ADHD Goes to Camp Too

ADHD Goes to Camp, Too

For many parents of children and teens with attention deficit hyperactivity disorder (ADHD), the school year is spent helping them to focus their attention on schoolwork, managing weaknesses in executive functioning (i.e., time management, organization) and navigating self-regulation and related behavioral issues that may occur. While parents and kids often view summers as a respite from school, unfortunately, ADHD goes to camp, too.

ADHD usually impacts people across most domains (i.e., school, home, social) to varying degrees. However, choosing an optimal environment – in this case, a camp that’s a good fit – and adjusting treatment interventions (i.e., therapy, medication, structure) based on needs in any given time period and setting can make it much easier for children to thrive at camp without being greatly hindered by ADHD symptoms.

Choosing the Right Camp

Whether a child has ADHD or not, many factors go into choosing a camp for your child or teen – interests, location, availability and the list goes on. When thinking about choosing a camp for a child with ADHD, a few additional good considerations would be:

  • Amount of structure in the camp: While not all kids with ADHD are as impacted by a lack of structure, more often than not, camps that provide enough structure to keep kids engaged can also help reduce behavioral issues that may be more common during unstructured times.
  • Frequency of physical activity: Not all kids with ADHD have a strong need to get excess movement during the day. Regardless, physical activity can be helpful for a variety of reasons in helping manage ADHD symptoms (not to mention offering many health benefits). For those with ADHD who struggle to sit still, choosing camps that offer a large amount of physical activity during the day can be very helpful.
  • Availability of extra support if needed. If your child has a lot of support at school, such as a behavior plan and frequent meetings with a counselor, looking at camps that may offer some extra support as needed – or at least seem willing to collaborate with outside professionals as needed – can be helpful in setting your child up for an enjoyable summer. Whether camps actively advertise it or not, many have dedicated support staff who help support the emotional and behavioral needs of campers.

Continuing Treatment

If ADHD goes to camp, continued treatment should as well, as needed.

There are a variety of factors to examine when deciding whether behavioral treatment, interventions at home and medications should be adjusted or done away with when school is not in session. It is best to speak with providers, examine the potential needs during the summer months and plan accordingly. Here are a few thoughts to consider: Consistency is extremely important in helping kids manage ADHD symptoms effectively. If your child is going to day camp, in many cases it may be best to continue behavioral interventions normally during the summer. This helps maintain consistency, keeps support in place to address issues that may arise with camp and may in turn facilitate a more positive camp experience.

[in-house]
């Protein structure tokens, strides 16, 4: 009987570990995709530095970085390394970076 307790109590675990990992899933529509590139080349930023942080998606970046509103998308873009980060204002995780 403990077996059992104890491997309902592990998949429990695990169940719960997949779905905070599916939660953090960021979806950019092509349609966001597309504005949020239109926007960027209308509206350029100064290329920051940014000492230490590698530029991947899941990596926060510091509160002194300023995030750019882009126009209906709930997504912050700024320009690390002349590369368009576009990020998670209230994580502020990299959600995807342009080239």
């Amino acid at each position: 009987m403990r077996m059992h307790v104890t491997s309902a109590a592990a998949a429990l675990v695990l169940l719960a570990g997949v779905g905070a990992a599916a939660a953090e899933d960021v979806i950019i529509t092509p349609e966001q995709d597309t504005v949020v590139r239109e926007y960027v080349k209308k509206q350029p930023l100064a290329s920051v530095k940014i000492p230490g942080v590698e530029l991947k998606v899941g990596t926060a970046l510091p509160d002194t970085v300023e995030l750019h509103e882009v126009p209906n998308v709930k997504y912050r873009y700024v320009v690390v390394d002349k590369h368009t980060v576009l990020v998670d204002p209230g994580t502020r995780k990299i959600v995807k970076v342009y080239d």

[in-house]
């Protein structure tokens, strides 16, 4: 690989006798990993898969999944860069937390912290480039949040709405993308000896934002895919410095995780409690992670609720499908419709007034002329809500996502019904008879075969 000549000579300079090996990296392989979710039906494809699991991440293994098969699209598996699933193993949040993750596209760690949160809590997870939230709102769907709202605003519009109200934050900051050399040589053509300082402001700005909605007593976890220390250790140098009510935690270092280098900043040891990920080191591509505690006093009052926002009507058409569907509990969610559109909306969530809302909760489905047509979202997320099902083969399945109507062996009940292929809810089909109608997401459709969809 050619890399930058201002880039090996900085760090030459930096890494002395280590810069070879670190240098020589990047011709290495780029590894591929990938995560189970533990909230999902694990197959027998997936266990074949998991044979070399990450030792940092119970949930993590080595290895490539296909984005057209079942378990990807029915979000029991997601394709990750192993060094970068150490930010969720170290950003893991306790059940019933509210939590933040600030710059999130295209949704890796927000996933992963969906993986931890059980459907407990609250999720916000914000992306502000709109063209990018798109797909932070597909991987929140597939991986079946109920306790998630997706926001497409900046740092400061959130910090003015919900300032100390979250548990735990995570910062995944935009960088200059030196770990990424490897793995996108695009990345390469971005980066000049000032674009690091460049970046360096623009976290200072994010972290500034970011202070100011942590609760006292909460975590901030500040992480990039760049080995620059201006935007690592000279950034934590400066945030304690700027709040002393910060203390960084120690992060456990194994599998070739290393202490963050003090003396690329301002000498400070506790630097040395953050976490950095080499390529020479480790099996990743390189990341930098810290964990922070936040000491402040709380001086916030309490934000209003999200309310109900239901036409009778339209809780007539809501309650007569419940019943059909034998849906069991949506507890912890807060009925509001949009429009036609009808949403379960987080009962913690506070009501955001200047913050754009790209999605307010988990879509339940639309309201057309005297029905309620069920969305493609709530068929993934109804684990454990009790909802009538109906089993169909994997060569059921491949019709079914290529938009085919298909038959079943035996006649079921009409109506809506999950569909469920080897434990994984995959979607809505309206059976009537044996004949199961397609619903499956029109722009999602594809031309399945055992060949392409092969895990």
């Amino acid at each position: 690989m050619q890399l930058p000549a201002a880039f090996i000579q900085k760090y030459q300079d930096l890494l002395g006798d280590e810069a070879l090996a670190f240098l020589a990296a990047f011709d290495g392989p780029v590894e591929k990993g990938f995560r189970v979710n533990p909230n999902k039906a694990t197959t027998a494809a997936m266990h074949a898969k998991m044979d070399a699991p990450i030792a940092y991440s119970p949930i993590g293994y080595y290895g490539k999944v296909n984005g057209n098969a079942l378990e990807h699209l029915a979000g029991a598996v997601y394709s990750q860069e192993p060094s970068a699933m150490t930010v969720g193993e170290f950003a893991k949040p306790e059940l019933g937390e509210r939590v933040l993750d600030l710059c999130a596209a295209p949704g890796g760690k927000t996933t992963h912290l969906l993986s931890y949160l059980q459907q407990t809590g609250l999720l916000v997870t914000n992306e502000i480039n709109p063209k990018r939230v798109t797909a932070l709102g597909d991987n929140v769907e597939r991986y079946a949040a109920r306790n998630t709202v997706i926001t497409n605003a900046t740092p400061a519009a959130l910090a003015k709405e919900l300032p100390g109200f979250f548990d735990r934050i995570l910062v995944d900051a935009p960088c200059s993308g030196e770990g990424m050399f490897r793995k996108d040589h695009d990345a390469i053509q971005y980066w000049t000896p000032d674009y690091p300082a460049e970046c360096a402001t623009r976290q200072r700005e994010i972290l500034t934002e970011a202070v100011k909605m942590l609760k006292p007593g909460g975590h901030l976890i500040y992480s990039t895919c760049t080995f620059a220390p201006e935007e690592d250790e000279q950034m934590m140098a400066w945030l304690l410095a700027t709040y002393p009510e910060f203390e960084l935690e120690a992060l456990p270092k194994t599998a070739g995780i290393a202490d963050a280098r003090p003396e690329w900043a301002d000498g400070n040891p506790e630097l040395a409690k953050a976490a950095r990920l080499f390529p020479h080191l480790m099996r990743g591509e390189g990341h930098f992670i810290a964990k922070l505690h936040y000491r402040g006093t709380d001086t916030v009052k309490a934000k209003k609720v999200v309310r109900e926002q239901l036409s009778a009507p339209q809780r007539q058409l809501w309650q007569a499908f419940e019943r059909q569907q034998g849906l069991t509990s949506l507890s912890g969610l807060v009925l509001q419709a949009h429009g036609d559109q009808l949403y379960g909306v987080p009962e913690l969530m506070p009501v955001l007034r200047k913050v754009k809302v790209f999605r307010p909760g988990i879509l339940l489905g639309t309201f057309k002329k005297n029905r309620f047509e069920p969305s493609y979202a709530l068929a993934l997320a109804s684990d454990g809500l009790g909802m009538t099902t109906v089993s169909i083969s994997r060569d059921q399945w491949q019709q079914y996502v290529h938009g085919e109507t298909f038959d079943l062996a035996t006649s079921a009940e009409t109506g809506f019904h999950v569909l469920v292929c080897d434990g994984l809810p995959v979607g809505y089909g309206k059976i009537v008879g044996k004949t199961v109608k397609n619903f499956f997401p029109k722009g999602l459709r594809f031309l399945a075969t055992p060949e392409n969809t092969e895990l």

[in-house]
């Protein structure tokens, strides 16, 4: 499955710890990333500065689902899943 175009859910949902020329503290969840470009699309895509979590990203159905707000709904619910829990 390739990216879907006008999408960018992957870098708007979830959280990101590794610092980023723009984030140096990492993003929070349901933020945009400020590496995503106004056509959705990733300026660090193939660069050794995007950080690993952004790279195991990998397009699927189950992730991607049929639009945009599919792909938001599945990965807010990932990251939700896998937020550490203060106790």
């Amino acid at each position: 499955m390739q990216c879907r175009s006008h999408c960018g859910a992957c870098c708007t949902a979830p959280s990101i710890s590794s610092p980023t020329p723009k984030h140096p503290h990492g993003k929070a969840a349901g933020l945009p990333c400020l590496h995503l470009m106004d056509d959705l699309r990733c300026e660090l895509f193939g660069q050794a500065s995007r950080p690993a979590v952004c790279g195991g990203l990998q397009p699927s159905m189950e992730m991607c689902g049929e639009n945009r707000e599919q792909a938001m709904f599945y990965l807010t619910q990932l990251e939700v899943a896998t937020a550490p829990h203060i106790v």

For kids who go to sleep-away camp, continued behavioral supports may not always be feasible. Depending on the level of severity of issues, consult with your provider about the benefits of continuing treatment at camp versus potential drawbacks, and whether this is even feasible remotely with licensing laws if the camp is in a different state. Of course, not all camps will allow a child to do virtual sessions on a regular basis. If this is important for your child, take this into account when choosing a camp. For medication, occupational therapy or other types of interventions, it is best to speak with your child’s doctor to examine what their needs will be over the summer. They can help guide you on what if anything should be adjusted during the summer months.

Keep in Mind

  • Transitions: Some kids with ADHD greatly struggle with transitions, whereas others do not. Therefore, if your child often takes a long time to get used to a new environment, peers, etc., try to plan summer camps and activities that don’t involve them switching programs each week.
  • Down time: Virtually all kids and people need down time of some kind. However, some children with ADHD may potentially struggle more with weeks on end of free time. As a result, creating a structured plan for the entire summer, including general ideas of how to spend days or weeks when not in camp, would be useful. For example, planning day trips, morning walks, various activities to do at home and afternoons at the pool could work well.

While ADHD goes to camp too, this does not mean that the camp experience will be negative in any way. Knowing that ADHD symptoms can and often do manifest themselves in the camp environment (sometimes quite differently than at school) can help you as the parent to focus on picking a camp that is an ideal fit for your child, also taking into account how that environment may support their ADHD symptoms and enable them to thrive. Furthermore, being mindful of the importance of continued interventions even when school is out for summer is important.


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